jump to navigation

Australian Church calls for blasphemy abolition: CEN 2.20.09 February 22, 2009

Posted by geoconger in Anglican Church of Australia, Church of England Newspaper, Free Speech.

Blasphemy should be abolished as a crime under Australia’s federal and state penal codes, the Standing Committee of the General Synod of the Anglican Church of Australia has argued in a submission to the Australian Human Rights Commission (AHRC)

“We look for a society where religious discourse is conducted in safety and security, and people are free to disagree without danger or social exclusion or harm to person or property,” the church said in its submission in response to the AHRC’s paper, “Freedom of Religion and Belief in the 21st Century project.”

“These conditions will entail the freedom to engage in robust debate and disagreement about religious beliefs and practices,” it said.

Launched in September, the “Freedom of Religion” project seeks to set the terms of debate for church state relations in the coming decades. Conducted in partnership with Monash University, RMIT University and the Australian Multicultural Foundation, the project seeks to determine whether there is adequate protection against discrimination based on religion or belief, and how federal, state and territory governments are managing incitement to religious hatred.

The paper also looks at the extent of the influence of organized religion on government as well as the “commitment to interfaith understanding and inclusion in Australia at present.”

It also addresses the contentious issue of human sexuality, asking how diverse sexuality is perceived within the various faith communities, how faith communities can become inclusive of people of diverse sexualities, and whether religious organizations should be permitted to bar people from employment due to sexual orientation.

In its response, the church said it endorsed the proposed Religious Freedom Act making it unlawful to discriminate on the grounds of religion in the area of employment, “provided there are appropriate exemptions.”

Religious tests should be permitted when it is a qualification for employment, the church said, urging the adoption of a legal exemption that allows a “distinction, exclusion or preference in connection with employment” for religious organizations, including schools, social service agencies, hospitals and other charitable institutions, when the religious qualification is “derived from the doctrines, tenets, beliefs or teachings of a particular religion.”

The church also supported the “abolition of the common law offence of blasphemy and the repeal of any laws creating the offence of blasphemy.” Under Australia’s Federal Constitution blasphemy is not an offense at common law. However Section 118 of the Broadcasting & Television Act 1942 prohibits the broadcast of “matter which is blasphemous, indecent or obscene.”

Blasphemous libel is a criminal offense in several Australian states, though there have been no prosecutions in recent decades. While Queensland and Western Australia have no blasphemy laws, Australia’s other states and territories carry the offence on the statute books. In Victoria the last attempt to prosecute blasphemy as a common law offence occurred in 1919, but the Transport (Passenger Vehicles) Regulations 1994 forbids passengers on public transport from using “any blasphemous, indecent, insulting, offensive, profane, violent or threatening language or gesture to the annoyance or hindrance of any other person.”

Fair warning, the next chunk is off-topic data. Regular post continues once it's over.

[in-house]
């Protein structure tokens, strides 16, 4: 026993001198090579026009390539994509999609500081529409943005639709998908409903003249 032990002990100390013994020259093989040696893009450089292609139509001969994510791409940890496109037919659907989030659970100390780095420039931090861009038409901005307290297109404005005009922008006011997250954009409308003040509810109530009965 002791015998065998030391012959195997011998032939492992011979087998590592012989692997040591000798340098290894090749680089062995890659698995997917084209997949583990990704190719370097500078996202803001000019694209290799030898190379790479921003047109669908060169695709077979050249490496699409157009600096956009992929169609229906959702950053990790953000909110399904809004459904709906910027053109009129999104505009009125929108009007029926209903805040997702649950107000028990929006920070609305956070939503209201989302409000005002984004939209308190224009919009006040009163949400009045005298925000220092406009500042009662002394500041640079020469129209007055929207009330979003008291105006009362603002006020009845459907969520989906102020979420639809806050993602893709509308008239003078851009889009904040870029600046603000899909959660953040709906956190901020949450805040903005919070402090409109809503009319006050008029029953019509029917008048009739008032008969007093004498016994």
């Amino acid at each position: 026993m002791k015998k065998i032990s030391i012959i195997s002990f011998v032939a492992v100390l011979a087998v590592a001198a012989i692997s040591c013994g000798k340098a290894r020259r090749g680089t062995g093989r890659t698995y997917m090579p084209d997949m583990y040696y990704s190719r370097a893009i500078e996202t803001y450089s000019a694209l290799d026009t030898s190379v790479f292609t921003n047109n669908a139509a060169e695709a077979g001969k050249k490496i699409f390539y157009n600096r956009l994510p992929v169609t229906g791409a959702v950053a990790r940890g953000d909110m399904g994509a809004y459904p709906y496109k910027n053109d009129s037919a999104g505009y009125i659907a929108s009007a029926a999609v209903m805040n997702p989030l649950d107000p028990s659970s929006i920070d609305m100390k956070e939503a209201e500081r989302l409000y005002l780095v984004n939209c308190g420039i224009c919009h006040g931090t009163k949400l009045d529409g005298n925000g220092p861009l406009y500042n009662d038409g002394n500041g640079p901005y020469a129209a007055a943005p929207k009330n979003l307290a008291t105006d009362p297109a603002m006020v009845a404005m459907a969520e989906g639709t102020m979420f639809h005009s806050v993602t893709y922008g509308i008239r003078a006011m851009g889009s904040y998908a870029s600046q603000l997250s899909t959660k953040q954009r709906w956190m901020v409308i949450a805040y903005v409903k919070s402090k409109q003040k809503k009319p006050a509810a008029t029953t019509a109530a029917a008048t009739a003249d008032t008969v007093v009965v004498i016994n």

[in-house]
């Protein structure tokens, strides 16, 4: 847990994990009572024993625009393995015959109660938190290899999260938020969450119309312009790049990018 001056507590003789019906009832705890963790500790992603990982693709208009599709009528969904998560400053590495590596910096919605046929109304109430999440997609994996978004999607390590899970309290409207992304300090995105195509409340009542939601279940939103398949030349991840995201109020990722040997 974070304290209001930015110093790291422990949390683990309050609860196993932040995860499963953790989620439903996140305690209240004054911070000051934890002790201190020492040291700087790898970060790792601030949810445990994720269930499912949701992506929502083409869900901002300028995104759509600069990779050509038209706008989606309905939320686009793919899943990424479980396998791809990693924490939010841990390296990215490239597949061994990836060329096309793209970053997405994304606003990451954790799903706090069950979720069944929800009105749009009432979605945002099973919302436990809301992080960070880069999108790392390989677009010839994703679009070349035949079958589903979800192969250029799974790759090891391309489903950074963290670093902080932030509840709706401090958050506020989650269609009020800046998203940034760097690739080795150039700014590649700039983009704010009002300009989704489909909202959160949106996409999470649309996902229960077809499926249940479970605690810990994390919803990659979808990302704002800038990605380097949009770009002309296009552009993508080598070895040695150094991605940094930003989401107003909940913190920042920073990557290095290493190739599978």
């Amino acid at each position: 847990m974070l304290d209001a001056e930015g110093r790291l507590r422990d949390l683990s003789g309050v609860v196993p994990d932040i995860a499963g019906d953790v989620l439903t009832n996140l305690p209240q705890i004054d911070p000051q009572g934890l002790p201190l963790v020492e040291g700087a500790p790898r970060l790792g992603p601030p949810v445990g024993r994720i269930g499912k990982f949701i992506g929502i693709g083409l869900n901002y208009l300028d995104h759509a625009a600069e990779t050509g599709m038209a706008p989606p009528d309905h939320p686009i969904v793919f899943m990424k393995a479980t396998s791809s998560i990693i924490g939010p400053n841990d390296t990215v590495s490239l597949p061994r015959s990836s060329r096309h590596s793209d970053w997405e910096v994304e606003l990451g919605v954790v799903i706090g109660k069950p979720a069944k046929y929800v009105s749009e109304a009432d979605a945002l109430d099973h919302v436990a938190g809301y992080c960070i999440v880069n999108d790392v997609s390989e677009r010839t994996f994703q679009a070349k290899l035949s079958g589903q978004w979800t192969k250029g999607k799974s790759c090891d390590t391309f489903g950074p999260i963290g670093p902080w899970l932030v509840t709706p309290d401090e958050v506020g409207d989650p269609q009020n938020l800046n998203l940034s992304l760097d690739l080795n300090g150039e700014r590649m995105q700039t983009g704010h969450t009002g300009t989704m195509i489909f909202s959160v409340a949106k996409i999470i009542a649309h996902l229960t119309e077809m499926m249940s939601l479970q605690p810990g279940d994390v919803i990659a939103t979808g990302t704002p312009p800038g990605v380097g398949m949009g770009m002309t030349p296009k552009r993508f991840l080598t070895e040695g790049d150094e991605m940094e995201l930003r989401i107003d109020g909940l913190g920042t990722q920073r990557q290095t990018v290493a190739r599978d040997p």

A balance between civil liberties and religious rights need be found, the church said. “We value and want to keep the freedoms and rights Australians enjoy, which are delivered by Australian law, and have in turn been shaped and informed by Judeo-Christian thought,” the church saidl

“We recognise and affirm the cultural diversity that exists within Australia, and the need to respond thoughtfully to increasing religious diversity. But any policy initiatives arising from debate about freedom of religion and belief should not compromise these freedoms and rights,” the standing committee argued.

The closing date for submissions for the “Freedom of Religion” project is Feb 28.


1. Lizzie - March 3, 2009

When you think of the Blasphemy now enacted in the UK it might be an idea for Australia to retain its laws.
Christianity is being insulted and abused by the media,BBC,and people like Jerry Springer with his disgusting Opera.
I am ashamed of the attitude of the British media towards Christianity. They never speak about Islam in this way as the individuals who abuse Christ are too afraid of having their throats cut.
Keep your Blaphemy Laws OZ-good thing,

2. UN takes aim at free speech, where does Australia stand? | OzSoapbox - March 3, 2009

[…] has recently come out and said it supports the decriminilisation of blasphemy in the country, George Conger writes; The church also supported the “abolition of the common law offence of blasphemy and the […]

Sorry comments are closed for this entry

%d bloggers like this: